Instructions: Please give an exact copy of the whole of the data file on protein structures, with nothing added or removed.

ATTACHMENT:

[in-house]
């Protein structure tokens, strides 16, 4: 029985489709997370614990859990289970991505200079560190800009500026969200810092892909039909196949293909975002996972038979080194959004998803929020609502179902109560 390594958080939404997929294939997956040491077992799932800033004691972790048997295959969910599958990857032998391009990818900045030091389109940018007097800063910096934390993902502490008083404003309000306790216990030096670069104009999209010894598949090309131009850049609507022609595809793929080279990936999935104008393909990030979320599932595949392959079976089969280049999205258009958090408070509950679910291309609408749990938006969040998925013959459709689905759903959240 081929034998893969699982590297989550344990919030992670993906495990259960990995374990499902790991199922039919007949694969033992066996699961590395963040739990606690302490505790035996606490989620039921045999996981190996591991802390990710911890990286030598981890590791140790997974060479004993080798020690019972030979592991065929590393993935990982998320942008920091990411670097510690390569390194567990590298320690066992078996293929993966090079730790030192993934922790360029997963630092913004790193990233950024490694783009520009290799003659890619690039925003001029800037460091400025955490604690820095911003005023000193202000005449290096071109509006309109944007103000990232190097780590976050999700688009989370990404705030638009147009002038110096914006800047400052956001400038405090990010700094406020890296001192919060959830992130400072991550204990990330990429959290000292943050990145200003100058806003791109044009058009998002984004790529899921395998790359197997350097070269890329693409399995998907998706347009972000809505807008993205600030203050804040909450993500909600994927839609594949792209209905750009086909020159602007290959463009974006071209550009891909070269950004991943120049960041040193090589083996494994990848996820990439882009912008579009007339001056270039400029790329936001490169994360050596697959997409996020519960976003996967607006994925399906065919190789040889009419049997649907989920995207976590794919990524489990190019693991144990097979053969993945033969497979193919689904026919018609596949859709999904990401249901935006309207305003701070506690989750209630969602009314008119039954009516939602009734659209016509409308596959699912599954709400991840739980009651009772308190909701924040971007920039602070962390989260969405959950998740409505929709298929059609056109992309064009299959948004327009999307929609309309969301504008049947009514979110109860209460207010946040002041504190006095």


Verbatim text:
[in-house]
């Protein structure tokens, strides 16, 4: 029985489709997370614990859990289970991505200079560190800009500026969200810092892909039909196949293909975002996972038979080194959004998803929020609502179902109560 390594958080939404997929294939997956040491077992799932800033004691972790048997295959969910599958990857032998391009990818900045030091389109940018007097800063910096934390993902502490008083404003309000306790216990030096670069104009999209010894598949090309131009850049609507022609595809793929080279990936999935104008393909990030979320599932595949392959079976089969280049999205258009958090408070509950679910291309609408749990938006969040998925013959459709689905759903959240 081929034998893969699982590297989550344990919030992670993906495990259960990995374990499902790991199922039919007949694969033992066996699961590395963040739990606690302490505790035996606490989620039921045999996981190996591991802390990710911890990286030598981890590791140790997974060479004993080798020690019972030979592991065929590393993935990982998320942008920091990411670097510690390569390194567990590298320690066992078996293929993966090079730790030192993934922790360029997963630092913004790193990233950024490694783009520009290799003659890619690039925003001029800037460091400025955490604690820095911003005023000193202000005449290096071109509006309109944007103000990232190097780590976050999700688009989370990404705030638009147009002038110096914006800047400052956001400038405090990010700094406020890296001192919060959830992130400072991550204990990330990429959290000292943050990145200003100058806003791109044009058009998002984004790529899921395998790359197997350097070269890329693409399995998907998706347009972000809505807008993205600030203050804040909450993500909600994927839609594949792209209905750009086909020159602007290959463009974006071209550009891909070269950004991943120049960041040193090589083996494994990848996820990439882009912008579009007339001056270039400029790329936001490169994360050596697959997409996020519960976003996967607006994925399906065919190789040889009419049997649907989920995207976590794919990524489990190019693991144990097979053969993945033969497979193919689904026919018609596949859709999904990401249901935006309207305003701070506690989750209630969602009314008119039954009516939602009734659209016509409308596959699912599954709400991840739980009651009772308190909701924040971007920039602070962390989260969405959950998740409505929709298929059609056109992309064009299959948004327009999307929609309309969301504008049947009514979110109860209460207010946040002041504190006095």